A team of scientists studied lifestyle Hadza people inhabiting in the north of Tanzania. This people was opened in 1931 by the German ethnologist and archaeologist Ludwig Kohl-Larsen; Hadza brought researchers to study a large number of valuable knowledge about primitive societies.
Ponttser and his colleagues in their work take into account anything that might affect the weight and the amount of adipose tissue, including the age and sex of the studied people. Despite the fact that the hunter-gatherer Hadza people each day travel long distances in search of food, they burn the same amount of calories, as well as representatives of modern civilization. For the first time scientists have directly investigated the metabolism of hunter-gatherers, all of the previous work has been estimated.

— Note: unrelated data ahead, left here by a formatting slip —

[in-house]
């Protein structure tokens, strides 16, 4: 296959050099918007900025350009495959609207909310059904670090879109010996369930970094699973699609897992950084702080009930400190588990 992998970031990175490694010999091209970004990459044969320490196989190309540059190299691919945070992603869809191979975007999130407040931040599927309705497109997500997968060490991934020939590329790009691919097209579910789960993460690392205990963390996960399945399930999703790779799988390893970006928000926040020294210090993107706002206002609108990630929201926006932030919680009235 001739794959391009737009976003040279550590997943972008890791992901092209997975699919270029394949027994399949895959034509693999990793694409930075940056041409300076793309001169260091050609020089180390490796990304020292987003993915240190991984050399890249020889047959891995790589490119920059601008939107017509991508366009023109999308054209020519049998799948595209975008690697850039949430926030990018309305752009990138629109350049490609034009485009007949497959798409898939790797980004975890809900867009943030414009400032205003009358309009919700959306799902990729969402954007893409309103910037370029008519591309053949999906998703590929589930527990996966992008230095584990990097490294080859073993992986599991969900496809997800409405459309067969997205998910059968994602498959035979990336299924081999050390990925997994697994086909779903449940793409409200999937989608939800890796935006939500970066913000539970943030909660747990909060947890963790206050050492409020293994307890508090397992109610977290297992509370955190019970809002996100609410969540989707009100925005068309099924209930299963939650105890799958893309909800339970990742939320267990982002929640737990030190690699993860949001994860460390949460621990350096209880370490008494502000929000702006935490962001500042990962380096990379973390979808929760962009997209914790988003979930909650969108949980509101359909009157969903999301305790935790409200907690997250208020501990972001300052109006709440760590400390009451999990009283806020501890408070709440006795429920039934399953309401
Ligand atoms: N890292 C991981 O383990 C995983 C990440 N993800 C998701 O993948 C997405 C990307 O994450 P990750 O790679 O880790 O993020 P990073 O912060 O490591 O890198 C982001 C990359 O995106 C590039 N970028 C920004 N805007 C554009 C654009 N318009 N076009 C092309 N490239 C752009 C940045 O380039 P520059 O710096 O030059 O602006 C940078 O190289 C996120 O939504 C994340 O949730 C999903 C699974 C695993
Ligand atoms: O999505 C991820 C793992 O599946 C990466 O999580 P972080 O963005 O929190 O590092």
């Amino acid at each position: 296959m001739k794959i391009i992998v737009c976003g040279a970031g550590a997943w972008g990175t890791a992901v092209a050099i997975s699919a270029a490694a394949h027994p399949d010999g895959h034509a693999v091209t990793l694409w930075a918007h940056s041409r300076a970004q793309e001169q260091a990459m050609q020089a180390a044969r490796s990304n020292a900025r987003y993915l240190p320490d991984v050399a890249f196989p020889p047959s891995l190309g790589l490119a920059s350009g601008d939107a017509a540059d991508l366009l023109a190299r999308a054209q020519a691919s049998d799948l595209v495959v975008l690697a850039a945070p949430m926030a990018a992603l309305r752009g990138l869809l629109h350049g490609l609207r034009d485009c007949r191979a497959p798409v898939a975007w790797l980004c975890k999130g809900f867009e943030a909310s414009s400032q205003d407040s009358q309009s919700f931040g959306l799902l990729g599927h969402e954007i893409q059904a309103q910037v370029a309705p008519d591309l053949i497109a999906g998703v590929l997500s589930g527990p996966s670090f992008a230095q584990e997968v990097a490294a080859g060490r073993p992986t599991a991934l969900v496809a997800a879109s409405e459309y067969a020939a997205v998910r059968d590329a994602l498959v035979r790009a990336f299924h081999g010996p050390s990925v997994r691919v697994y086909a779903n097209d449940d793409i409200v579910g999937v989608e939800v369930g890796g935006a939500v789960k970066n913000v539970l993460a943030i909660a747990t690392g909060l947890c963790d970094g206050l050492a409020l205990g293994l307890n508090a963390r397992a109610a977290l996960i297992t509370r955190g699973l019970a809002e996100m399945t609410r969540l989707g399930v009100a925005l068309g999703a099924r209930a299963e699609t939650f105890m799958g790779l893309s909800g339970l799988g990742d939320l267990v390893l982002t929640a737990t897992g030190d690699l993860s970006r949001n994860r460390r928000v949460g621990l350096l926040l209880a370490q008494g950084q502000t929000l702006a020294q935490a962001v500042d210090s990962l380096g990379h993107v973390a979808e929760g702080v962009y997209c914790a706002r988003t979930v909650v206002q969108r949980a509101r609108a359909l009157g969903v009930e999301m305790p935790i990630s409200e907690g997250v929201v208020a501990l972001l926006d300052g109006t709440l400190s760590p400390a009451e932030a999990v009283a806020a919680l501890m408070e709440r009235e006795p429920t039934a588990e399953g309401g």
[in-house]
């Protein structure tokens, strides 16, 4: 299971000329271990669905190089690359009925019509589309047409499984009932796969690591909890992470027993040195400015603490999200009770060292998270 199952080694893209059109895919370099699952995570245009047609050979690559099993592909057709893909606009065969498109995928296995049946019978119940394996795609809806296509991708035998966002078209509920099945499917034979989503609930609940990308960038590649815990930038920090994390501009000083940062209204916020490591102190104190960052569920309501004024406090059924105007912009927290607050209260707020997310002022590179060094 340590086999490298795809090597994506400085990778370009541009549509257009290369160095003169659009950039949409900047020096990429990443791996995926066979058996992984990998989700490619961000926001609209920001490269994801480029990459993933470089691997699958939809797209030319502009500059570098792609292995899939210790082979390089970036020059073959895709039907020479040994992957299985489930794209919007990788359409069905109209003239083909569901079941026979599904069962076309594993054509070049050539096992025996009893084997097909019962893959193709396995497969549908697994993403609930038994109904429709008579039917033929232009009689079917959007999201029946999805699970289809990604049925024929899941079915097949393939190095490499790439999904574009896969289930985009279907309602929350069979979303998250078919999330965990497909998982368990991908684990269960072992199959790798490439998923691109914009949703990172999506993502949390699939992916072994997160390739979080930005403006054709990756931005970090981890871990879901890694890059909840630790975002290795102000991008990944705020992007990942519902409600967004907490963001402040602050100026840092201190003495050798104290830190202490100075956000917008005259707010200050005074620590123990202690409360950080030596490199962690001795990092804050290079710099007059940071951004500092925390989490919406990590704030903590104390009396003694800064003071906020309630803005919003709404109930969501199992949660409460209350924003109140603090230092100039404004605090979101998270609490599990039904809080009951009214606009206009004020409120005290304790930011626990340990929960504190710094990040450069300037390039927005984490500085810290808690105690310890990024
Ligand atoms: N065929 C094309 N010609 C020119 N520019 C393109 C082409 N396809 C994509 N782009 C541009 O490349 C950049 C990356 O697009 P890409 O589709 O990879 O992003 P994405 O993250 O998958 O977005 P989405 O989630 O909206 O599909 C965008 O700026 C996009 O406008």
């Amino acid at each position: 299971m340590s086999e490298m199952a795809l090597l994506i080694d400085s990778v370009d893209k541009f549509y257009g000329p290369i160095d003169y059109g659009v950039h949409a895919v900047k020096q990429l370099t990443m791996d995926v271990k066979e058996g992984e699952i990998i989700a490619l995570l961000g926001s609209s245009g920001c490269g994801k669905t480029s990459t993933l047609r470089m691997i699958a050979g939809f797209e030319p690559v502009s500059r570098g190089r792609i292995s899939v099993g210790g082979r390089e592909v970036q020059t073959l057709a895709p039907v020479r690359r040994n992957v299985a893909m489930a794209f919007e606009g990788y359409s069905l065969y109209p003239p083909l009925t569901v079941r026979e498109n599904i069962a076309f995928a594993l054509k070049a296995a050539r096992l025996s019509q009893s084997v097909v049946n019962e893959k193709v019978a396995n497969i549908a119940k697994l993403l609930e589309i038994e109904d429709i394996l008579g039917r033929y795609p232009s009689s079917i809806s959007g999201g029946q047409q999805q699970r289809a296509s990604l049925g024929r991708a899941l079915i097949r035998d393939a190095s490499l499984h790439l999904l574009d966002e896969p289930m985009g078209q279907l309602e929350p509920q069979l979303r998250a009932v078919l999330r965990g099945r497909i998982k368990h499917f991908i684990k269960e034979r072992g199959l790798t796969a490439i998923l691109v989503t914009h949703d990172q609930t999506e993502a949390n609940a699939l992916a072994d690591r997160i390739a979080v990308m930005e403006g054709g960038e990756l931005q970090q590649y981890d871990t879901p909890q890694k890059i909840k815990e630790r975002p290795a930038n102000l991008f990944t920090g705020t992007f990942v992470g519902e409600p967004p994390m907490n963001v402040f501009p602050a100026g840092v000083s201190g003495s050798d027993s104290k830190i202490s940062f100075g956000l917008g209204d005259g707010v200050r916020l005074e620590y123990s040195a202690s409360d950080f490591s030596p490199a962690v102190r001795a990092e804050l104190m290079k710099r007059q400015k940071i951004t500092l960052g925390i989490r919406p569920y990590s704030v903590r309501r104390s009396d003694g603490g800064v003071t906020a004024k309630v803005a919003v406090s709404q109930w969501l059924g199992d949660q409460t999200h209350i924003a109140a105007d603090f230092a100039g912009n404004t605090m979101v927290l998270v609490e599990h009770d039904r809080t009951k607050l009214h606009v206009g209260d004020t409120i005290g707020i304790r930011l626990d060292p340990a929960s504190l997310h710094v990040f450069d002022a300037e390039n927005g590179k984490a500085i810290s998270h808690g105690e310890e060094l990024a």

Based on these results, the authors concluded that the rate of metabolism was similar in ancient and modern humans. Therefore, in their opinion, the modern "obesity epidemic" has arisen not because of a sedentary lifestyle, and because of the greater food intake.
The authors emphasize that the exercise, however, is very important for health. People from populations Hadza spend a lot of energy on physical activity, which helps to maintain the health of the elderly members of this nation.